May 2007
Volume 48, Issue 13
ARVO Annual Meeting Abstract  |   May 2007
Microperimetry in Advanced Glaucoma
Author Affiliations & Notes
  • E. Convento
    Department of Ophthalmology, University of Padova, Padova, Italy
  • M. T. Dorigo
    Department of Ophthalmology, University of Padova, Padova, Italy
  • L. Berto
    Department of Ophthalmology, University of Padova, Padova, Italy
  • E. Midena
    Department of Ophthalmology, University of Padova, Padova, Italy
    Fondazione G.B.Bietti, Roma, Italy
  • Footnotes
    Commercial Relationships E. Convento, None; M.T. Dorigo, None; L. Berto, None; E. Midena, None.
  • Footnotes
    Support None.
Investigative Ophthalmology & Visual Science May 2007, Vol.48, 1611. doi:
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    • Get Citation

      E. Convento, M. T. Dorigo, L. Berto, E. Midena; Microperimetry in Advanced Glaucoma. Invest. Ophthalmol. Vis. Sci. 2007;48(13):1611.

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      © ARVO (1962-2015); The Authors (2016-present)

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Purpose:: To evaluate the role of microperimetry in eyes with advanced glaucoma.

Methods:: Twenty eyes of twenty patients affected by advanced glaucoma underwent central and peripapillary fundus-related differential light threshold quantification with microperimetry (MP1 Microperimeter, Nidek Technologies, Padova, Italy). Fixation characteristics (location and stability) were documented. White-on-white standard visual field defects quantification with Swedish Interactive Thresholding Algorithm Standard 24-2 perimetry (Carl Zeiss Meditec Inc., USA) was also perforrmed. Automatic microperimetry follow-up (testing exactly the same retinal points independently from fixation shifts) was performed 3 and 6 months after baseline examination.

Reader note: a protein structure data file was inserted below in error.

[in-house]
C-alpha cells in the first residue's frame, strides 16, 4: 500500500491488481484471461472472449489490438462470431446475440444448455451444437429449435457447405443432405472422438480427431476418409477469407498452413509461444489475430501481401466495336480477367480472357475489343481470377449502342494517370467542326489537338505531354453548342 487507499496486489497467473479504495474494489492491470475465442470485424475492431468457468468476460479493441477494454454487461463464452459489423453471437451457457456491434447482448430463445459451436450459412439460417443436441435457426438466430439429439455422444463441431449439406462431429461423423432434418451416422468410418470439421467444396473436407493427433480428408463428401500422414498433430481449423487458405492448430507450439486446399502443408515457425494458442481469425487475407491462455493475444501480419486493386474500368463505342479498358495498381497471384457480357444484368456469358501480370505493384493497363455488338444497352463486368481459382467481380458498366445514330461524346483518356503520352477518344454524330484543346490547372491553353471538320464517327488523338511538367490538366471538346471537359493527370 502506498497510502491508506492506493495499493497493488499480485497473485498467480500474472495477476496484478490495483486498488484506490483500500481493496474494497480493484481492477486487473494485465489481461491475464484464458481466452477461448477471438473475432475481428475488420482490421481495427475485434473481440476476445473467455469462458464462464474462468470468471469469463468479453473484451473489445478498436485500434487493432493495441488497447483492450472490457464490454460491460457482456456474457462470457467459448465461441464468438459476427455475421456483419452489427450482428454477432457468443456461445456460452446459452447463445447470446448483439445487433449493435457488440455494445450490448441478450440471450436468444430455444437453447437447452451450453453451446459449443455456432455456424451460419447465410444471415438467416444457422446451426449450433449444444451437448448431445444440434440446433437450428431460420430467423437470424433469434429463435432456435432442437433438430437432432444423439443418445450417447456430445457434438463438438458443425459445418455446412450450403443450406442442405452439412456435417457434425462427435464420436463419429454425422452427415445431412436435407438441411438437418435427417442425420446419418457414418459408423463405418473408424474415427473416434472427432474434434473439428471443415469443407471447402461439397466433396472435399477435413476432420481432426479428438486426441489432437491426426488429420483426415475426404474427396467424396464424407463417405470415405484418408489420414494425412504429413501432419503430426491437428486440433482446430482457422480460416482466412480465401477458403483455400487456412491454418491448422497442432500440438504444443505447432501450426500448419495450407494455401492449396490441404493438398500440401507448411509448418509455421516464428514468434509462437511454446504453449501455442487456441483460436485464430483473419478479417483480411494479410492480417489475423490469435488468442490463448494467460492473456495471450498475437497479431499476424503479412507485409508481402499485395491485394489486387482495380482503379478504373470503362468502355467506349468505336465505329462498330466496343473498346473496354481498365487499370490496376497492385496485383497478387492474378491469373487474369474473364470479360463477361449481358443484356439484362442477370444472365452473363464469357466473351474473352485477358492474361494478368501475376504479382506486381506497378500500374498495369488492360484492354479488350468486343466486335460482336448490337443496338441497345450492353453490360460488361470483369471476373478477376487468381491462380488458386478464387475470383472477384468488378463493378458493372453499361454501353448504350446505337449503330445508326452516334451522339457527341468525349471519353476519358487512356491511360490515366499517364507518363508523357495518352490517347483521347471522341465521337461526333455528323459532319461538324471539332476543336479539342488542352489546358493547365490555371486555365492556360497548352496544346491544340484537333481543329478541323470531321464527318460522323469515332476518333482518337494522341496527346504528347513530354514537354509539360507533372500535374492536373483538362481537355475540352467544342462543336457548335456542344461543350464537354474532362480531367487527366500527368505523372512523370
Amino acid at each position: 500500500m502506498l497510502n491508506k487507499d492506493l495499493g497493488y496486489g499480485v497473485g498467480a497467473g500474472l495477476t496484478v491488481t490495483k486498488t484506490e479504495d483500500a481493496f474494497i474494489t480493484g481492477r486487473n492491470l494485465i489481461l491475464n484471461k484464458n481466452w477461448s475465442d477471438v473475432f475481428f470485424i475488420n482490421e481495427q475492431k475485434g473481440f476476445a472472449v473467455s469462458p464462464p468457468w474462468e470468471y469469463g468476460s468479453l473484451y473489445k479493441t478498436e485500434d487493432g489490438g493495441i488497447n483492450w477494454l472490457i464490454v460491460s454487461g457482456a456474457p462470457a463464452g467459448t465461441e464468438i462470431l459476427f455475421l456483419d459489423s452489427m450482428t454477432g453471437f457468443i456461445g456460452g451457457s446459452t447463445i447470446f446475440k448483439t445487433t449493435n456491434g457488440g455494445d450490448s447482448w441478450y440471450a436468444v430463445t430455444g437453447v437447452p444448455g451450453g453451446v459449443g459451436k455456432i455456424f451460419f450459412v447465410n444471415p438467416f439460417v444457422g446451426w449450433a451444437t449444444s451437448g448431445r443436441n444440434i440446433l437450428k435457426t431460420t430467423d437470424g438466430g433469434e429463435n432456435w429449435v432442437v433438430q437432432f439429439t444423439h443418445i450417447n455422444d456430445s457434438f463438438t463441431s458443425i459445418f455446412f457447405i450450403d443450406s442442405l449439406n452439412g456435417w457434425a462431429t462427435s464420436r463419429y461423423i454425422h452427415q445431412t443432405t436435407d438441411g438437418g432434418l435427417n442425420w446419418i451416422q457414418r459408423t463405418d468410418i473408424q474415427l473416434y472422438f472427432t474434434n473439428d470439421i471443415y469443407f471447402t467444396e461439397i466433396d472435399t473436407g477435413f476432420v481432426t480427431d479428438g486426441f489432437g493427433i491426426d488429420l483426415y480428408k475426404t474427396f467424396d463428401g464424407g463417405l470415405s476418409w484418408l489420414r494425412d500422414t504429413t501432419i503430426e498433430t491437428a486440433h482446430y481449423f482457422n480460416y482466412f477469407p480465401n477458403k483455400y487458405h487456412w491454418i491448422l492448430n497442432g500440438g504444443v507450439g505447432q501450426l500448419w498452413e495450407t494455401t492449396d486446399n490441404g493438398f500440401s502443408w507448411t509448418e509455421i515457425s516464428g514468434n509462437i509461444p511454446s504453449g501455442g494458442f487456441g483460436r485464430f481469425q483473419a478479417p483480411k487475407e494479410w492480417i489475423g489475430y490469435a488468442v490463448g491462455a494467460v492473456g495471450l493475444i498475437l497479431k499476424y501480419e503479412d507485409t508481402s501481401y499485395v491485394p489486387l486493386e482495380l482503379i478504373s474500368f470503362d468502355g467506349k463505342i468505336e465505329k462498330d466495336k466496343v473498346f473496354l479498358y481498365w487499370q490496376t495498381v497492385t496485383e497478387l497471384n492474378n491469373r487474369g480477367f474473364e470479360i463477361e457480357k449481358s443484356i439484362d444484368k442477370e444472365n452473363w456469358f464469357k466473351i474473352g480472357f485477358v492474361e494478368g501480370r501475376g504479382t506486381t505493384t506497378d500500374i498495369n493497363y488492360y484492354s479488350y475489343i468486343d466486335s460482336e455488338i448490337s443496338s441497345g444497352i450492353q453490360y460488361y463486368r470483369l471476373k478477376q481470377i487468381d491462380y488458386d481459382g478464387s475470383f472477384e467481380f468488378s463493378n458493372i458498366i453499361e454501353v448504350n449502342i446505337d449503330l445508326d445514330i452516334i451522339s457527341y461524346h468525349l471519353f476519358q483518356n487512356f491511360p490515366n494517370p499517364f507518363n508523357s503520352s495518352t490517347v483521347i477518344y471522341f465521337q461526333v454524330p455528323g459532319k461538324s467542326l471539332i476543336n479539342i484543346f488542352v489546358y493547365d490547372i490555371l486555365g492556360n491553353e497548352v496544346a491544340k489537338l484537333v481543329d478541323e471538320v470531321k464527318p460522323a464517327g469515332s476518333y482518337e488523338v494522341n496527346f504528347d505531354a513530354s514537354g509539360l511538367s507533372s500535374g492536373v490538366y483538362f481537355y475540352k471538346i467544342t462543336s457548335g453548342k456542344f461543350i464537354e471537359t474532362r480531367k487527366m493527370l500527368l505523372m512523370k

Results:: At baseline, significant correlation (r=0.71) was found between central mean sensitivity loss quantified with microperimetry versus conventional white-on-white perimetry. Peripapillary microperimetry differential light threshold was circumferentially depressed (0.0 ± 5 dB), with absolute scotoma in upper and lower poles in all eyes. Moreover, central microperimetry exactly documented residual functional retinal areas (> 0dB), which were undetected by conventional perimetry, with significant correlation (r=0.85) with peripapillary residual sensitivity. Fixation was unstable in 18/20 eyes (90%). During follow-up. microperimetry showed progression of visual field damage, undetected by standard perimetry (p< 0.001)

Conclusions:: Microperimetry is able to exactly document residual visual field areas in advanced glaucoma. Fixation instability prevents accurate localization of the same areas with standard perimetry. Automatic microperimetry follow-up may accurately monitor the functional impact of any therapeutic approach in advanced glaucoma.

Keywords: perimetry • visual fields 

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